FAREWELL TO ARMS : poems for Remembrance Day

In 2002, in a long piece for The Guardian, the distinguished historian Eric Hobsbawm wrote that:

«The 20th century was the most murderous in recorded history. The total number of deaths caused by or associated with its wars has been estimated at 187m, the equivalent of more than 10% of the world’s population in 1913. Taken as having begun in 1914, it was a century of almost unbroken war, with few and brief periods without organised armed conflict somewhere. It was dominated by world wars: that is to say, by wars between territorial states or alliances of states»,

instantly making 187 000 000 a hideous, terrible number. This is all the more so because, as Eduardo Galeano’s first poetic prose piece suggests, war is not inevitable.

This year’s Remembrance Day poetic offerings will thus focus on the 20th century, in the hopes that lessons have been learned and will not soon be forgotten.

In the second excerpt from his last book, Galeano reminds us that war is iniquitous and trangresses every border (see also EDUARDO GALEANO’S CHILDREN OF THE DAYS).

In Vietnamese scholar Ngo Vinh Long’s acute, brief poem, the endgame of the Vietnam war is made clear.

The following two poems bring us directly onto the battlefields of Europe, followed by William Stafford’s stark reminder that we still live in a nuclear world.

And then there is the hopefulness of Wendell Berry’s moving poem, which evokes the natural world’s ability to heal itself and to heal us, and which reminds us that we are all, in fact, one on this beautiful planet.


“December 1


Costa Rica’s president Don Pepe Figueres once said: “Here, the only wrong thing is everything.“ 

And in the year 1948 he disbanded his armed forces.

Many were those who decried it as the end of the world, or at least the end of Costa Rica.

But the world kept on turning, and Costa Rica was kept safe from wars and coups d’état.“

Eduardo Galeano, Children of the Days


“March 21


In the entire history of human butchery, World War II was the war that killed the most people. But the accounting came up short.

Many soldiers from the colonies never appeared on the lists of the dead. They were Australian aborigines, Birmanians, Filipinos, Algerians, Senegalese, Vietnamese, and so many other black, brown and yellow people obliged to die for the flags of their masters.

When they are alive, people are ranked first, second, third or fourth class. When they are dead too.“

Eduardo Galeano, Children of the Days


UNTITLED –Ngo Vinh Long

On this landviet26

Where each blade of grass is human hair   

Each foot of soil is human flesh

Where it rains blood

Hails bones

Life must flower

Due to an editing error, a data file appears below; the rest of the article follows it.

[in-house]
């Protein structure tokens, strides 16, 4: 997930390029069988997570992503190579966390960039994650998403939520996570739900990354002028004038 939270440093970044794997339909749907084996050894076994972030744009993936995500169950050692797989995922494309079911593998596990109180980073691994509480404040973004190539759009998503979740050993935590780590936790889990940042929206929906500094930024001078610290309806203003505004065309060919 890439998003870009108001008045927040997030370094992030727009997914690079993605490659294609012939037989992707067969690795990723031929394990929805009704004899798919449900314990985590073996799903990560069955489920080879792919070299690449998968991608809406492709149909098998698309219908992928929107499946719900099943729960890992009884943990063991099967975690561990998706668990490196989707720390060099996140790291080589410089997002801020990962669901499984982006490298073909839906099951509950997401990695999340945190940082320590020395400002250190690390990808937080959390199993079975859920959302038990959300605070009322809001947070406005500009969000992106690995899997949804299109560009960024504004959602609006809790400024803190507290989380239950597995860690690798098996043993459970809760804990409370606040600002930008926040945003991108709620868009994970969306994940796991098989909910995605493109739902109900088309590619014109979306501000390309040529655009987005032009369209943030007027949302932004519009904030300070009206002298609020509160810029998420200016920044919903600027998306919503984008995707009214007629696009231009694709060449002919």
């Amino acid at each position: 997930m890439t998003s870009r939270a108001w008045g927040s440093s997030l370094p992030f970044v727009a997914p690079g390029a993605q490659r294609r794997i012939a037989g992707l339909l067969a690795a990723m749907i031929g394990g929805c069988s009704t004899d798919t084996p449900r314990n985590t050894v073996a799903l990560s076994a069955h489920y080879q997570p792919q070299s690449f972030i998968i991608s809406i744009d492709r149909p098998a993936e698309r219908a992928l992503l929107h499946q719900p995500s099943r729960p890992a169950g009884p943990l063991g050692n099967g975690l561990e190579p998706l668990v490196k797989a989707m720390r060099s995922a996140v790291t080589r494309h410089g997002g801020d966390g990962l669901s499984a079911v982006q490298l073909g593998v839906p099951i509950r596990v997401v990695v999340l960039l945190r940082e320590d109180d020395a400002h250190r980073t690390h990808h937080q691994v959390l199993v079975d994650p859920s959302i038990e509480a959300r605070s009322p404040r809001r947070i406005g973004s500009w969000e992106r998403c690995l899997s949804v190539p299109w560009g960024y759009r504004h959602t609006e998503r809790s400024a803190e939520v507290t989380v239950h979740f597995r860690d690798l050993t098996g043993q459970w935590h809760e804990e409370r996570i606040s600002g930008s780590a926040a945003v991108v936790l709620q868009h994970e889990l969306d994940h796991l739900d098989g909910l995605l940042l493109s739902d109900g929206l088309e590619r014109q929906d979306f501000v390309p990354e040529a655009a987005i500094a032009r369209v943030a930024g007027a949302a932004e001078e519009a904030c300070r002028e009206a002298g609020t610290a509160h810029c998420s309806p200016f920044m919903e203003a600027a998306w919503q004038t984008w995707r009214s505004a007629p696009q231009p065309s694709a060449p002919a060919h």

From: The New Oxford Book of War Poetry, 

longley, michael (1)

MUD TURF–by Michael Longley,  The Stairwell

He remembered at Passchendaele

Where men and horses drowned in the mud,

His bog apprenticeship, mud turf,

Shovelling mud up out of the drain

Onto the bank where it was dried:

Mud turf kept the home fires burning.


ANONYMOUS (Stanzas found on a leaf of an International Brigader’s notebook)–mid-1930s

Bill Kennedy’s WWII poetry book and letters from Reg Wingate source: http://www.armymuseum.co.nz/collections/recent-acquisitions/

Eyes of men running, falling, screaming  

Eyes of men shouting, sweating, bleeding

The eyes of the fearful, those of the sad

The eyes of exhaustion, and those of the mad.

Eyes of men thinking, hoping, waiting

Eyes of men loving, cursing, hating

The eyes of the wounded sodden in red

The eyes of the dying and those of the dead.

FromThe New Oxford Book of War Poetry, 


AT THE BOMB TESTING SITE–William Stafford (1960)

At noon in the desert a panting lizard

waited for history, its elbows tense,

watching the curve of a particular roadaa6e440720f9ab086770f45cbe0da3c1

as if something might happen.

It was looking at something farther off

than people could see, an important scene

acted in stone for little selves

at the flute end of consequences.

There was just a continent without much on it

under a sky that never cared less.

Ready for a change, the elbows waited.

The hands gripped hard on the desert.



When despair grows in me

and I wake in the night at the least sound

in fear of what my life and my children’s lives may be,

I go and lie down where the wood drake

rests in his beauty on the water, and the great heron feeds.

I come into the peace of wild things

who do not tax their lives with forethought

of grief. I come into the presence of still water.

And I feel above me the day-blind stars

waiting for their light. For a time

I rest in the grace of the world, and I am free.

Click  here to listen to Wendell Berry read his poem.

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